From Ed Blackburn, Central City Concern Executive Director:
The Regional Research Institute for Human Services at Portland State University conducted a study of employment outcomes for the Central City Concern Employment Access Center (EAC) Supported Employment Program from 2007-2009. The EAC provides services to more than 7,000 homeless and very low income individuals each year through 45,000 visits. It includes programming for homeless veterans, individuals exiting prisons and a program using the nationally recognized evidence based practice Individual Placement and Support model of Supported Employment.
This program is funded through a combination of Portland Development Commission Economic Opportunity Initiative and HUD Supportive Housing Program (McKinney) grants. This study utilized secondary data originating from the City of Portland Homeless Management Information Systems (HMIS), CCC’s employment records from the three supported employment programs and CCC’s substance abuse treatment datasets. Three hundred and nineteen unduplicated clients were served by the Supported Employment program over the two year study period.
All individuals in this study were homeless upon entry into CCC programs and had primary addiction disorders. The majority (70%) had felony convictions. Ninety-seven percent of enrollees were individuals who had chosen to enter into substance use treatment and live in CCC’s Alcohol and Drug Free Community Transitional Housing (ADFC). They were referred by a variety of homeless treatment providers within the Homeless Alcohol and Drug Intervention Network (HADIN). Half were enrolled into CCC’s substance abuse treatment program (49%), one- third had committed at least one crime in the last five years, and 28% met the HUD definition for chronic homelessness. Despite these numerous barriers to employment, outcomes in this study were favorable.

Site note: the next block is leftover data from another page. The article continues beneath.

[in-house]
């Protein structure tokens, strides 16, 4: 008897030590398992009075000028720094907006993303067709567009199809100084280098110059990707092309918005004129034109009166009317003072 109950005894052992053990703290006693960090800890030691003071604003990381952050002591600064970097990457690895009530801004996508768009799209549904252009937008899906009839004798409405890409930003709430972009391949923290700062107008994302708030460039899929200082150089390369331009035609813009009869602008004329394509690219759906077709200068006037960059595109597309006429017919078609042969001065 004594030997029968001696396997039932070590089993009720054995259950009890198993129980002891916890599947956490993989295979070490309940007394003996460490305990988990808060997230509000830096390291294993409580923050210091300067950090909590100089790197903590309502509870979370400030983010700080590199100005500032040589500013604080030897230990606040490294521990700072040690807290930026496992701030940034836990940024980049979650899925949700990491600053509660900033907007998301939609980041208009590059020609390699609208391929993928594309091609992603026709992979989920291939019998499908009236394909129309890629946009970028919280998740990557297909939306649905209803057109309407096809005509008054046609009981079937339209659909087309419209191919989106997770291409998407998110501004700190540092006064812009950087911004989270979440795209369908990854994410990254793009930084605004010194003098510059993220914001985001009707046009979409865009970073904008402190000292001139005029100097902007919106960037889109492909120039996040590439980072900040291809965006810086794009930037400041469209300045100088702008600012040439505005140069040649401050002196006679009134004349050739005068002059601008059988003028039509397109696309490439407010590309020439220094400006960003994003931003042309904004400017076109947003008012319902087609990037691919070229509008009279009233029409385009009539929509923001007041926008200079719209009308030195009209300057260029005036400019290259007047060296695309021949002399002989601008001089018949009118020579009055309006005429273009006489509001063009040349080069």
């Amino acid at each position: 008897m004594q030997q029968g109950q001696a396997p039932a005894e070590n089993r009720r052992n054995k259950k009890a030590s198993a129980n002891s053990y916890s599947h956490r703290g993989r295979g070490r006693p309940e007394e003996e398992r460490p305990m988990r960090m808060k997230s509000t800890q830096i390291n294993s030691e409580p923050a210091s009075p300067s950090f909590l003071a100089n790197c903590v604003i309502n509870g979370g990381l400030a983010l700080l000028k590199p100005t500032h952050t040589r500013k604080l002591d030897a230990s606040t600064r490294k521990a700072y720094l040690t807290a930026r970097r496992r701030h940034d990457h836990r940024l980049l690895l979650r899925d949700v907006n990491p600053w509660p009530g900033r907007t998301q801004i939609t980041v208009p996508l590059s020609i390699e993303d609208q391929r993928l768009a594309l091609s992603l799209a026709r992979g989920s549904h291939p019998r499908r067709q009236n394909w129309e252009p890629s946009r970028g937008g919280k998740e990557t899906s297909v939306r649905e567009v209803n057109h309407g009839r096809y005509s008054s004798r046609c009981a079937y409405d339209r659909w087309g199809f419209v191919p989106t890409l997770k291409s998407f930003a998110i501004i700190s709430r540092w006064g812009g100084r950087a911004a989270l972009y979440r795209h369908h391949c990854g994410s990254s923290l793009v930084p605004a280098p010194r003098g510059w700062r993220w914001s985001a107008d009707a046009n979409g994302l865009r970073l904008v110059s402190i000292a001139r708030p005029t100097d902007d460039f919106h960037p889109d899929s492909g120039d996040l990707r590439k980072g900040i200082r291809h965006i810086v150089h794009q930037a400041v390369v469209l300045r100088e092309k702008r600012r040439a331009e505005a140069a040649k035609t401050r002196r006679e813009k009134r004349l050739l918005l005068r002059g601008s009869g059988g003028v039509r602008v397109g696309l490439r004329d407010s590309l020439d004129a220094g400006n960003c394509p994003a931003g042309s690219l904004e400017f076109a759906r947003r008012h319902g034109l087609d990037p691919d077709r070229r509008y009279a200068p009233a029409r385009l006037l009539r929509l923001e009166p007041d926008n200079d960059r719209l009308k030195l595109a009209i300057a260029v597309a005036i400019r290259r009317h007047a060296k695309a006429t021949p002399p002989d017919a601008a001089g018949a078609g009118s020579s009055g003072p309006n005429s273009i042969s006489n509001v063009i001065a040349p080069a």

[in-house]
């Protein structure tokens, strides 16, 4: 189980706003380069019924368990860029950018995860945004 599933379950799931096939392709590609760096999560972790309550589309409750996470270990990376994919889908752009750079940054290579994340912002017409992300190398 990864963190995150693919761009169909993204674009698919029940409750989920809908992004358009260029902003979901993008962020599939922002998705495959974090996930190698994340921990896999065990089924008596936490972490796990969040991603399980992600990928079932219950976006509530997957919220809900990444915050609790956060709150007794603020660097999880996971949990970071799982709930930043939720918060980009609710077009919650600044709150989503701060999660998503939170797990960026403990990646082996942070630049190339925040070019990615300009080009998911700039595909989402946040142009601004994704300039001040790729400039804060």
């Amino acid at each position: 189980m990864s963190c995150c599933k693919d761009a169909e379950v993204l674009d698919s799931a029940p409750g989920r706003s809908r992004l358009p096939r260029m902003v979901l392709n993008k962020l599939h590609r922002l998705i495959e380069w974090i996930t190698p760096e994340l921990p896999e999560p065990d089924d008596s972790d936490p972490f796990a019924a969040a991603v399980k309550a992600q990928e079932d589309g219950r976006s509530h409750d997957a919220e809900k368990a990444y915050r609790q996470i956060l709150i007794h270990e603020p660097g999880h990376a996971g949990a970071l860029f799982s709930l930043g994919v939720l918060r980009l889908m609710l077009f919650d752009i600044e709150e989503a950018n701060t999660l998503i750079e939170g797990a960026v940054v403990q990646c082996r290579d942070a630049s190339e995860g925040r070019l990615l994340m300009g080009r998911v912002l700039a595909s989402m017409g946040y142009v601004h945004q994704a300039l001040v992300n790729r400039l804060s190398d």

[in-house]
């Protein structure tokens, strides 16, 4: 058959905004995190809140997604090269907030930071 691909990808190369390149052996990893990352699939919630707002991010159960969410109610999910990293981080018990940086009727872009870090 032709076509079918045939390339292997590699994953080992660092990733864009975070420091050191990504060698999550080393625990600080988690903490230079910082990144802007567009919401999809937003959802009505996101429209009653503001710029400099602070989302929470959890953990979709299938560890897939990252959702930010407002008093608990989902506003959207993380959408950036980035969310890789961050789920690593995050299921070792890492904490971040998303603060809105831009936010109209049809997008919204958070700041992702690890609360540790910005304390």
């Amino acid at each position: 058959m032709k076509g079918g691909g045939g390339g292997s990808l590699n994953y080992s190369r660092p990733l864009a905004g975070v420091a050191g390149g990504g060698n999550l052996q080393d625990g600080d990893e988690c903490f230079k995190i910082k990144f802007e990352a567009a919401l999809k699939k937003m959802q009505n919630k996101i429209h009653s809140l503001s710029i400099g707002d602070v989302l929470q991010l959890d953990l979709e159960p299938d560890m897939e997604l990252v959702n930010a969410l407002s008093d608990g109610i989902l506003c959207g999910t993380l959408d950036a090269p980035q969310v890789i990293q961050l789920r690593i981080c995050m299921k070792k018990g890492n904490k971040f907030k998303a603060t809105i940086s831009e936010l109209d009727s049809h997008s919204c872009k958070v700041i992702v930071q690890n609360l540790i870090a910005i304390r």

The major findings of this study were:
- 71% of all clients (227) served by the supported employment program achieved employment
- Individuals were employed across 12 different business sectors
- Over half (53%) of Supported Employment (SE) participants worked full time while another 28% worked 21-31 hours per week
- The average wage was $9.96 per hour (median wage was $8.70)
- 72% of those enrolled in CCC’s Outpatient Treatment Recovery Center completed treatment.
Associated costs include $1,754 in supported employment programming per person per year and $4,434 in supported housing and treatment per person per year.
The findings of this study indicate that this model of supported employment is a cost effective model for individuals with primary addictions who experience homelessness and have substantial history of criminal justice involvement.
A copy of the full study may be found at: